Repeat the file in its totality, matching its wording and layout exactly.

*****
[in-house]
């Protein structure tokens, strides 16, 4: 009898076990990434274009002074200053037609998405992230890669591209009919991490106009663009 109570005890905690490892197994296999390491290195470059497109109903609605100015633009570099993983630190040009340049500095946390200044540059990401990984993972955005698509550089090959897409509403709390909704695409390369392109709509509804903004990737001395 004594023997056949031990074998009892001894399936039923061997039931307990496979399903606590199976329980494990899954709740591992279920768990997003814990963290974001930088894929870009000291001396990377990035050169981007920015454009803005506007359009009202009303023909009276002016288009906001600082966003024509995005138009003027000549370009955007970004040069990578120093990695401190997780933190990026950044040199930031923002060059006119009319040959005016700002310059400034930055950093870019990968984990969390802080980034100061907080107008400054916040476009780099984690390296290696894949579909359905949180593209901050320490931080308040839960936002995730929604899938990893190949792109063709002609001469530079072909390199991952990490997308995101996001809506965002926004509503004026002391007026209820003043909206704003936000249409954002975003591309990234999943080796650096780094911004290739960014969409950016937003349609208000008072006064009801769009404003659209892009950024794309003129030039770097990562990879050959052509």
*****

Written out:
[in-house]
């Protein structure tokens, strides 16, 4: 009898076990990434274009002074200053037609998405992230890669591209009919991490106009663009 109570005890905690490892197994296999390491290195470059497109109903609605100015633009570099993983630190040009340049500095946390200044540059990401990984993972955005698509550089090959897409509403709390909704695409390369392109709509509804903004990737001395 004594023997056949031990074998009892001894399936039923061997039931307990496979399903606590199976329980494990899954709740591992279920768990997003814990963290974001930088894929870009000291001396990377990035050169981007920015454009803005506007359009009202009303023909009276002016288009906001600082966003024509995005138009003027000549370009955007970004040069990578120093990695401190997780933190990026950044040199930031923002060059006119009319040959005016700002310059400034930055950093870019990968984990969390802080980034100061907080107008400054916040476009780099984690390296290696894949579909359905949180593209901050320490931080308040839960936002995730929604899938990893190949792109063709002609001469530079072909390199991952990490997308995101996001809506965002926004509503004026002391007026209820003043909206704003936000249409954002975003591309990234999943080796650096780094911004290739960014969409950016937003349609208000008072006064009801769009404003659209892009950024794309003129030039770097990562990879050959052509």